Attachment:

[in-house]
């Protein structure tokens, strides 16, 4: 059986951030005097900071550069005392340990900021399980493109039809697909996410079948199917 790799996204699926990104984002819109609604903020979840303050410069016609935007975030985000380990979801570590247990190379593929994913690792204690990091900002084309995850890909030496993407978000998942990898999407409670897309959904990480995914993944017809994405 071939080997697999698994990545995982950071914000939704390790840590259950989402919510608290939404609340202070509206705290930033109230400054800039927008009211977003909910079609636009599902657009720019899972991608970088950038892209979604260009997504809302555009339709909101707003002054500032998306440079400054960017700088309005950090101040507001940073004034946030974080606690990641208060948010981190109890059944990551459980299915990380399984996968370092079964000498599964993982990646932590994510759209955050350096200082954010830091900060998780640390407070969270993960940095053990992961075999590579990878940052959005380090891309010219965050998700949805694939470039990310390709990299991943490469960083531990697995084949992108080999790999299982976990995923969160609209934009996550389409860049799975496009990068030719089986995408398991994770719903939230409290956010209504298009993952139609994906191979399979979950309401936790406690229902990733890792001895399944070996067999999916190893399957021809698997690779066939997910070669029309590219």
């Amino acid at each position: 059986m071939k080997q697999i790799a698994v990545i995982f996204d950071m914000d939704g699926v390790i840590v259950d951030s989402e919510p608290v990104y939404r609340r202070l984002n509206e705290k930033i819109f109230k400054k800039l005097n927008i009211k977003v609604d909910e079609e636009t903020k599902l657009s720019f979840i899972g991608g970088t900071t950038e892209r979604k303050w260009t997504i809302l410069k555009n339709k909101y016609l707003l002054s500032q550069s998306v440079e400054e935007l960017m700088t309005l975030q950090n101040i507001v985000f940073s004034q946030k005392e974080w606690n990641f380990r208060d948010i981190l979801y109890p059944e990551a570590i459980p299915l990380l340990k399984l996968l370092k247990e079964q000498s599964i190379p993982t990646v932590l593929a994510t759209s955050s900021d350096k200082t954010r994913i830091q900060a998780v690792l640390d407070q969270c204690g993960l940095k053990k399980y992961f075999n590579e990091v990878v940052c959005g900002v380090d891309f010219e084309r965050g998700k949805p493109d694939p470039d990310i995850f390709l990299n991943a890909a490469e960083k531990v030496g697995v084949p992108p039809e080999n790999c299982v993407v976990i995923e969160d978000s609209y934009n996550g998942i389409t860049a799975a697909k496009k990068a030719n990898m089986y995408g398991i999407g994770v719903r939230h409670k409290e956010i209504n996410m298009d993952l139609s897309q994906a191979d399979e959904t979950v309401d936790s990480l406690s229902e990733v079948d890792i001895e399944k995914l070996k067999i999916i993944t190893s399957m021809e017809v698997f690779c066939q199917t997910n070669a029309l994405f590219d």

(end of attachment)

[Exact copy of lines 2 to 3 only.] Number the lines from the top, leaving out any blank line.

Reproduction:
């Protein structure tokens, strides 16, 4: 059986951030005097900071550069005392340990900021399980493109039809697909996410079948199917 790799996204699926990104984002819109609604903020979840303050410069016609935007975030985000380990979801570590247990190379593929994913690792204690990091900002084309995850890909030496993407978000998942990898999407409670897309959904990480995914993944017809994405 071939080997697999698994990545995982950071914000939704390790840590259950989402919510608290939404609340202070509206705290930033109230400054800039927008009211977003909910079609636009599902657009720019899972991608970088950038892209979604260009997504809302555009339709909101707003002054500032998306440079400054960017700088309005950090101040507001940073004034946030974080606690990641208060948010981190109890059944990551459980299915990380399984996968370092079964000498599964993982990646932590994510759209955050350096200082954010830091900060998780640390407070969270993960940095053990992961075999590579990878940052959005380090891309010219965050998700949805694939470039990310390709990299991943490469960083531990697995084949992108080999790999299982976990995923969160609209934009996550389409860049799975496009990068030719089986995408398991994770719903939230409290956010209504298009993952139609994906191979399979979950309401936790406690229902990733890792001895399944070996067999999916190893399957021809698997690779066939997910070669029309590219």
């Amino acid at each position: 059986m071939k080997q697999i790799a698994v990545i995982f996204d950071m914000d939704g699926v390790i840590v259950d951030s989402e919510p608290v990104y939404r609340r202070l984002n509206e705290k930033i819109f109230k400054k800039l005097n927008i009211k977003v609604d909910e079609e636009t903020k599902l657009s720019f979840i899972g991608g970088t900071t950038e892209r979604k303050w260009t997504i809302l410069k555009n339709k909101y016609l707003l002054s500032q550069s998306v440079e400054e935007l960017m700088t309005l975030q950090n101040i507001v985000f940073s004034q946030k005392e974080w606690n990641f380990r208060d948010i981190l979801y109890p059944e990551a570590i459980p299915l990380l340990k399984l996968l370092k247990e079964q000498s599964i190379p993982t990646v932590l593929a994510t759209s955050s900021d350096k200082t954010r994913i830091q900060a998780v690792l640390d407070q969270c204690g993960l940095k053990k399980y992961f075999n590579e990091v990878v940052c959005g900002v380090d891309f010219e084309r965050g998700k949805p493109d694939p470039d990310i995850f390709l990299n991943a890909a490469e960083k531990v030496g697995v084949p992108p039809e080999n790999c299982v993407v976990i995923e969160d978000s609209y934009n996550g998942i389409t860049a799975a697909k496009k990068a030719n990898m089986y995408g398991i999407g994770v719903r939230h409670k409290e956010i209504n996410m298009d993952l139609s897309q994906a191979d399979e959904t979950v309401d936790s990480l406690s229902e990733v079948d890792i001895e399944k995914l070996k067999i999916i993944t190893s399957m021809e017809v698997f690779c066939q199917t997910n070669a029309l994405f590219d």